[Haskell-cafe] Readable Haskell
kindaro at gmail.com
Sun Sep 20 19:30:23 UTC 2020
Command shell is a very old and peculiar human interface — if human at
all. They had 80 character wide screens and visibly lagging connexion.
We have retina screens, GPU accelerated rendering and magical
auto-completion. Imagine those commands were buttons that you could
press. Would you prefer a button to say _«`ls`»_ or _«list files»_,
_«`cd`»_ or _«change directory»_? For a vivid example, imagine a web
site where you have `lgn` and `plrq` instead of _«log in»_ and _«pull
request»_. Would you like that?
Getting back to Mathematics — this is where abstraction and notation
come in. We can give names to things and we can use scoping. But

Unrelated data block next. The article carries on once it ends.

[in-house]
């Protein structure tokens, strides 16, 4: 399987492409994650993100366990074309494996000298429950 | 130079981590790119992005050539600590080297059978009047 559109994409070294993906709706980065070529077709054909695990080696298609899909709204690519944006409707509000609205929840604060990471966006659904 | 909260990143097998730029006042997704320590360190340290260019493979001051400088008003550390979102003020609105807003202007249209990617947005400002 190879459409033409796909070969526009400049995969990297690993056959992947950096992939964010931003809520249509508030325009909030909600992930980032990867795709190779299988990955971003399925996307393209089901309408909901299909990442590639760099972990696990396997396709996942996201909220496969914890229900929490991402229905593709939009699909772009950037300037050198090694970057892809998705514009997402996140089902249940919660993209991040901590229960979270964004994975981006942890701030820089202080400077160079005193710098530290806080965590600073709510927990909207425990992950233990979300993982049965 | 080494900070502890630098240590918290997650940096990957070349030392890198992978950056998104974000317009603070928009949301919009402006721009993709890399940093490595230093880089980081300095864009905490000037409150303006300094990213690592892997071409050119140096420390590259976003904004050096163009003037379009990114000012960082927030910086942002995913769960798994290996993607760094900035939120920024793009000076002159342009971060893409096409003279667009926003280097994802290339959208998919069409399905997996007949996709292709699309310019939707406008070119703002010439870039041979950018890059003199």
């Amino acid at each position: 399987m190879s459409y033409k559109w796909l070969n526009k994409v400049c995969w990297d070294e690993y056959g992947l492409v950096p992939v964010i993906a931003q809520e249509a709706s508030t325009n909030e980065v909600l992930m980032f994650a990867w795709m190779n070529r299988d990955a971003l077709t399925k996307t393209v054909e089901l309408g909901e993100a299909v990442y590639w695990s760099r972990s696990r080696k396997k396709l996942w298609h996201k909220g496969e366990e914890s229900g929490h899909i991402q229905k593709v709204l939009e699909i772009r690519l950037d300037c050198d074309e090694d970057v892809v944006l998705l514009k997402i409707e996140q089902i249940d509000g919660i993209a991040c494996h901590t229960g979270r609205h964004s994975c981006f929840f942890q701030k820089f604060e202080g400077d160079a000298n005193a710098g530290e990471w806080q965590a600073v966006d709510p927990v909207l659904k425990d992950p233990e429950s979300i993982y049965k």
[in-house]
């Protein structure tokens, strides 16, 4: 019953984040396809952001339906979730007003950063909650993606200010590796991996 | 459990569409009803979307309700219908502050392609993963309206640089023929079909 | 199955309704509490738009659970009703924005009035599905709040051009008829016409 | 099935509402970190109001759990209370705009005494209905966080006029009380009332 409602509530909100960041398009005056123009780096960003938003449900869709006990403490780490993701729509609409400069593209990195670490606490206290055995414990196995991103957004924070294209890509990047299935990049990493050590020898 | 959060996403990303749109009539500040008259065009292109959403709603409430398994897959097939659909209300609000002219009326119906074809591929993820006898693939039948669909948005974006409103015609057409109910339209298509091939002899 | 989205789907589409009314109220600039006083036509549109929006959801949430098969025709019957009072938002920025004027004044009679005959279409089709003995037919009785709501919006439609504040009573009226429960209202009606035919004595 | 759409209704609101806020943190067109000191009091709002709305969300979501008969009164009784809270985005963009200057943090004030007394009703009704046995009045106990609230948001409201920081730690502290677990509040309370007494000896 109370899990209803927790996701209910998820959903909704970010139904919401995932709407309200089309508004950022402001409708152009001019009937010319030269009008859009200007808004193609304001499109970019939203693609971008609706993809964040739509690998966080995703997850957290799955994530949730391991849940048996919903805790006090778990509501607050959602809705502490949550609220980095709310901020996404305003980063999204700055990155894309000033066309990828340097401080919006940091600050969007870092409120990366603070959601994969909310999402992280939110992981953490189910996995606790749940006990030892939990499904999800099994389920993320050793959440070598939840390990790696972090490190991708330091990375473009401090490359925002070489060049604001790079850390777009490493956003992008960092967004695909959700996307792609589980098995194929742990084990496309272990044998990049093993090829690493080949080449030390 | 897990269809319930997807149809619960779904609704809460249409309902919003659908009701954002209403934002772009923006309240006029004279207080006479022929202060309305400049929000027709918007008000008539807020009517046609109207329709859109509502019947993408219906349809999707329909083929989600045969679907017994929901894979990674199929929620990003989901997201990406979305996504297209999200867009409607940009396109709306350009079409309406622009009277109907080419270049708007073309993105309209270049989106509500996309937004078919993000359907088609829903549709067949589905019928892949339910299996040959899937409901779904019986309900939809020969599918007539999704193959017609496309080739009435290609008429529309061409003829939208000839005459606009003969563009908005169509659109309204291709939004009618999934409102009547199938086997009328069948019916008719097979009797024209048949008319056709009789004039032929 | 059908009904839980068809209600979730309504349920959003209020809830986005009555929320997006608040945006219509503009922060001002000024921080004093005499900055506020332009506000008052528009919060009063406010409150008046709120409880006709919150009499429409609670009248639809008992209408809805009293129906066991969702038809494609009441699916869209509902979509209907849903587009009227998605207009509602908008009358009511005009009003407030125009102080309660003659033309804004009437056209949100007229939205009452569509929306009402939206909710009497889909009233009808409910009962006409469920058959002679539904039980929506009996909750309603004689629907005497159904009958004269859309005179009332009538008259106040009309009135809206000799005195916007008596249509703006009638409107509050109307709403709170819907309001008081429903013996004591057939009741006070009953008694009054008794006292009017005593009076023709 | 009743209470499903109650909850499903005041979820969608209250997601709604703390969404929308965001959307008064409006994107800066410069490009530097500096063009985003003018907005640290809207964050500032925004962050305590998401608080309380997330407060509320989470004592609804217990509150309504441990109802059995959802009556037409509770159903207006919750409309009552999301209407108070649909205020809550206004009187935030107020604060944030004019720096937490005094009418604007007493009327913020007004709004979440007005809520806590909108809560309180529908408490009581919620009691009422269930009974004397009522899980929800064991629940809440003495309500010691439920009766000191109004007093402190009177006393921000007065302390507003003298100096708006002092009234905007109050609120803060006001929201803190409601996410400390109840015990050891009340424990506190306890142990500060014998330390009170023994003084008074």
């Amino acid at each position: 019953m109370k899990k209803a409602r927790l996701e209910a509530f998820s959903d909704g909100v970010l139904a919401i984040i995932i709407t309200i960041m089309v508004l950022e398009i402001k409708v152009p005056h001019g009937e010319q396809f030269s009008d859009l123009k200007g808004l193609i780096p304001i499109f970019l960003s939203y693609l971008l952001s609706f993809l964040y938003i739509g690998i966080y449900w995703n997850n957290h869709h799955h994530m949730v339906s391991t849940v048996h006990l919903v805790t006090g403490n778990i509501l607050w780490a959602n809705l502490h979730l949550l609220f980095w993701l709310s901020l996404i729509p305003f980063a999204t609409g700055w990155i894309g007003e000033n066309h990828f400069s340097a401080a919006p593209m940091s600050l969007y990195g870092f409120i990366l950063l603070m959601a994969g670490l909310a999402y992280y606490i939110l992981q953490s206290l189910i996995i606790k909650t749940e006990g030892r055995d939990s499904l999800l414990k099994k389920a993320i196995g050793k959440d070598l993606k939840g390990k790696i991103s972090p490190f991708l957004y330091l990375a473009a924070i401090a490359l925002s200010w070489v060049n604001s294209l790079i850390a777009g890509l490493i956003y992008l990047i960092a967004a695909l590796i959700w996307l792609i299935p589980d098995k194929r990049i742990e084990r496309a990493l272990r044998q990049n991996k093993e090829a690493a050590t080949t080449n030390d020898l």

neither mathematicians nor system administrators invent new
terminology for every next paper or script — maybe a few key words.
Industrial programming is yet another thing. I imagine when you have a
record with a hundred fields it pays off to have longish field labels.
And you cannot expect the next person to read your code from top to
bottom so that they get used to its peculiar vocabulary. For example,
today I am merging two branches of a 10 thousand lines code base that
diverged last Spring. Guessing the difference between `rslt` and `res`
is the last thing I need. You do not need to call your context
_«`ctx`»_ and your result _«`rslt`»_ — there are already words for it.
There was a time when every character needed to be typed and there was
a rectangle of only some 80×25 characters visible at once. Things have
changed. I can have two terminals of 119×61 characters each with a
fixed width font, and perhaps twice that with proportional. The number
of characters it takes to type an identifier in a smart code editor is
proportional to the logarithm of the number of identifiers in scope,
not to their length.
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